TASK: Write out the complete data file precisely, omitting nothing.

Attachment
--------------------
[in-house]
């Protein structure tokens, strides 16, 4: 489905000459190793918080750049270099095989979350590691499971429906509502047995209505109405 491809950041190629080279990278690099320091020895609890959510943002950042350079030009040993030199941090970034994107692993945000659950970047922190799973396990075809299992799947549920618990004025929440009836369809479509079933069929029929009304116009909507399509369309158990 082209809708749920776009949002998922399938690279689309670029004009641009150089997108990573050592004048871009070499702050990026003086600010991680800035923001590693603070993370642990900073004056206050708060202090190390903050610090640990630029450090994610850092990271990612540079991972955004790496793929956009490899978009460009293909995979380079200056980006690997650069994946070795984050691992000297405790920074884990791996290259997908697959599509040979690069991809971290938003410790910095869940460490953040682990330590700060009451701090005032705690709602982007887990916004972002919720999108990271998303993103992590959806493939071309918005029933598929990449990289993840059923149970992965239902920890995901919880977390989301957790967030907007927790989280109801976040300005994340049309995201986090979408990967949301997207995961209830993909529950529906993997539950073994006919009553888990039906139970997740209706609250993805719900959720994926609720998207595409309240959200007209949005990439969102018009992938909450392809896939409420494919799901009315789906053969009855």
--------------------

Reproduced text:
[in-house]
């Protein structure tokens, strides 16, 4: 489905000459190793918080750049270099095989979350590691499971429906509502047995209505109405 491809950041190629080279990278690099320091020895609890959510943002950042350079030009040993030199941090970034994107692993945000659950970047922190799973396990075809299992799947549920618990004025929440009836369809479509079933069929029929009304116009909507399509369309158990 082209809708749920776009949002998922399938690279689309670029004009641009150089997108990573050592004048871009070499702050990026003086600010991680800035923001590693603070993370642990900073004056206050708060202090190390903050610090640990630029450090994610850092990271990612540079991972955004790496793929956009490899978009460009293909995979380079200056980006690997650069994946070795984050691992000297405790920074884990791996290259997908697959599509040979690069991809971290938003410790910095869940460490953040682990330590700060009451701090005032705690709602982007887990916004972002919720999108990271998303993103992590959806493939071309918005029933598929990449990289993840059923149970992965239902920890995901919880977390989301957790967030907007927790989280109801976040300005994340049309995201986090979408990967949301997207995961209830993909529950529906993997539950073994006919009553888990039906139970997740209706609250993805719900959720994926609720998207595409309240959200007209949005990439969102018009992938909450392809896939409420494919799901009315789906053969009855």